Former EU runners help lead BMC

When Heather Duley took over the cross country program at Blue Mountain College, several familiar faces graced her, ones that, not long ago, helped her start the sport at East Union.

In the last decade, East Union has developed a prominent cross-country program, consistently competing for state championships and breeding some of the area’s top runners. This tradition began in 2002 when Heather and her husband, Scott, started the program with nearly 50 runners attending the first practice.
“Scott started teaching and they didn’t have a cross country program,” Heather said. “I was a stay at home mom with three little kids, and it seemed like such a waste to not have a cross country team, so I talked with the principal and he agreed to support the program.”
Among the inaugural group of runners were Tuesdae Rowland, Austin Epting and Richard Feist, students all new to the sport. While they came from different athletic backgrounds, each found an individual love for the sport.
“I’m not the most athletic person in the whole world,” Rowland laughed. “I didn’t play any other sports, and I heard about it in Mr. Duley’s class. For some reason I just decided to do it, and I had a lot of fun.”
Several had stories similar to Rowland’s, while Epting and Feist each ran as a requirement for the other sports they participated in; Epting in baseball and Feist in basketball. Regardless, with no formal training or summer workouts, Duley took her first team to Saltillo and ran the group on the junior high level. Finishing third overall, the team competed in their first 5K only a week later.
“Our finish in Saltillo was a huge surprise,” Duley said. “Everyone was so excited, so I took them to the Riverfest run the next week, and they competed in their first 5K.”
In their first 5K, Epting and Feist each ran close to a time of 23:17, while Rowland spent a majority of her first year near the end of every race, a feat astonishing to hear now, as she has shed over 10 minutes off of her first time of 40:17.
After that first year, the program took off, as East Union finished runner-up in 1A boys in 2003 as well as boasting the 1A individual champion in Drew Dillard. That tradition carried on into the next year, as Feist was crowned the individual champ in 2004 and Epting in 2005.
“The third year, everyone expected Drew to win the individual title again,” Duley explained of Feist’s title. “We were all at the finish line yelling for him before we realized it was Richard who was in the lead. We were all very excited for him when he won.”
The group would eventually part ways with Duley eventually stepping down as coach and briefly moving to Kentucky, Feist transferring to Saltillo and Rowland to Ripley. Epting remained at East Union, where he would win one more individual title as a senior in 2008.
The group went on to success at their different schools, but as fate would have it, the trio of runners would reunite at Blue Mountain College that next fall.
“We all talked before about us being together again,” Epting said. “At night when I pray, I’m like ‘God, how did this happen,” but I’m glad it did, and it’s been great.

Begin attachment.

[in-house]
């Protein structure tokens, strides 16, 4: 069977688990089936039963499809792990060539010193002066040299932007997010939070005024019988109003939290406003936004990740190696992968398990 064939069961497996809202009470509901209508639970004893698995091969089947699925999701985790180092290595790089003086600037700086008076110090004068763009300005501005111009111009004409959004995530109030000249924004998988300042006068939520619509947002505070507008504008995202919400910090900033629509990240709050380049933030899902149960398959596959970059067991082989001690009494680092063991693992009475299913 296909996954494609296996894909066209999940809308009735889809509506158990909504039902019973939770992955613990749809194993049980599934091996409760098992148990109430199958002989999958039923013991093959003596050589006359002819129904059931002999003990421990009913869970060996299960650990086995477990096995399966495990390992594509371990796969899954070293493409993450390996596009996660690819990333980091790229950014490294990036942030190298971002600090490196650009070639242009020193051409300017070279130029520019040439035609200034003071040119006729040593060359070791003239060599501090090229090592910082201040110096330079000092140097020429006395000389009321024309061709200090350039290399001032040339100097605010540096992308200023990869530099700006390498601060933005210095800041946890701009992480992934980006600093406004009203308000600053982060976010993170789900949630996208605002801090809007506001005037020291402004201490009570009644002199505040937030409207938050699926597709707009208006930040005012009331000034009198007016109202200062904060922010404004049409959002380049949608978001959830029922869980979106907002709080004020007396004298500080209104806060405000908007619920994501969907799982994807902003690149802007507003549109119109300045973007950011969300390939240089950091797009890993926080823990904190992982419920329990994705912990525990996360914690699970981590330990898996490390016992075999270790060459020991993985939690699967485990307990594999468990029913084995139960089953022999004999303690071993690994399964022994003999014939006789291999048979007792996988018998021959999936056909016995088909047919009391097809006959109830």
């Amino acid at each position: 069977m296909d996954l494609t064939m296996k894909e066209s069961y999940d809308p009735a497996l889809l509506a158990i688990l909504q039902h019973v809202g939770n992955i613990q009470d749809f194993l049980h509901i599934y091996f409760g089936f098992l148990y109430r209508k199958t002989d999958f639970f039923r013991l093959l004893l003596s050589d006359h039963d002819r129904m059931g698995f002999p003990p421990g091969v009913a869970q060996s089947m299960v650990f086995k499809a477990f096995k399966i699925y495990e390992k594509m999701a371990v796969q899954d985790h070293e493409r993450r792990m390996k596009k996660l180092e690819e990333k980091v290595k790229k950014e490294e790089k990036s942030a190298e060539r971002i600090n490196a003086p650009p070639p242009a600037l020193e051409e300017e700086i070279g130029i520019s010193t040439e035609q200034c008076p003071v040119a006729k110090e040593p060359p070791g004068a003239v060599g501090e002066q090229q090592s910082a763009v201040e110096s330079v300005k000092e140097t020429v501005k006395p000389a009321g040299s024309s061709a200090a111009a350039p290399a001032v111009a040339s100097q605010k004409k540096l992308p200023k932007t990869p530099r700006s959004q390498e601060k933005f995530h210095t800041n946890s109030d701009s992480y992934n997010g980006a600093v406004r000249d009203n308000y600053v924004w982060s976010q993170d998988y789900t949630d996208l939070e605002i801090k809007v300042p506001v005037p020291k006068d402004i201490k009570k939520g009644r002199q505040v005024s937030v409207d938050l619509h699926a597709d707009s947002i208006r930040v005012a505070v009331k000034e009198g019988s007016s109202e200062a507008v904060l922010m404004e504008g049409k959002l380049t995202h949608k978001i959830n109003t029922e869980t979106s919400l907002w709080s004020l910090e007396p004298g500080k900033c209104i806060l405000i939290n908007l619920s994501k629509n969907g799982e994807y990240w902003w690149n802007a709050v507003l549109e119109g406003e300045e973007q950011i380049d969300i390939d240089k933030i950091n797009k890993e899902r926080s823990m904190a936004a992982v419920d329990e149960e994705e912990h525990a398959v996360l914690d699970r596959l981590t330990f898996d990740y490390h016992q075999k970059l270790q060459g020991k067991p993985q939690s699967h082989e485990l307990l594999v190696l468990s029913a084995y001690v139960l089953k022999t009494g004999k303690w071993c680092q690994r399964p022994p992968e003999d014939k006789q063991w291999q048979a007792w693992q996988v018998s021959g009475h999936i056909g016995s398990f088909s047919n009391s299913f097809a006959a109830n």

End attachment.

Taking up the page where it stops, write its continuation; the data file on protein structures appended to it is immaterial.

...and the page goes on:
With the runners back together at BMC, it was only fitting that Duley joined a year later, replacing long-time Topper coach, Fred Smith.
“When we found out she got the job,” Feist explained, “we talked about how funny it is that she started us, and now she’s going to finish us.”
“Yeah, finish y’all off,” Duley added, laughing.
While she stepped away from coaching, Duley still remained in contact with her runners, making it a point to keep track of their success throughout high school.
“I remember coming back and they were taller than me, but it was really neat to see them start, literally, as little kids and young since they were all around 12 or 13, and to see them start to enjoy the sport,” Duley said. “At the end of the first year, I could tell they were serious and wanted to be competitive, but to actually see it years later, they were more competitive and faster, and it was great to watch.”
In her first year as head coach, Duley watch as the three who helped start the East Union program reached the highest point of their careers, running in the NAIA Nationals in Vancouver, Washington.
“It’s a totally different experience at that level,” Epting said. “Richard and Tuesday have run at Nationals before, but it was the first time for me, and it was literally just a madhouse running in that race against the best in the nation.”
Rowland was the top BMC female runner, finishing with a time of 20:47. Epting was the top male finisher for the Toppers with his time of 27:11 and Feist finished not long after his teammate at 28:15.
The trio were among the five runners representing Blue Mountain this year, and with their continuous work ethic and determination, Duley looks forward to what is in store for the program in the coming years.
“They’ve all matured into good, competitive runners, and I really am blessed to have watched them from young people grow up into good, mature adults and grow in character,” she said. “There’s not a finer group of runners that these three right here. They’re easy to coach, and it’s worked well for me because they knew my coaching style and personality, so coming in, it wasn’t a big transition. They all understood where I was coming from.”
“We just picked it right back up.”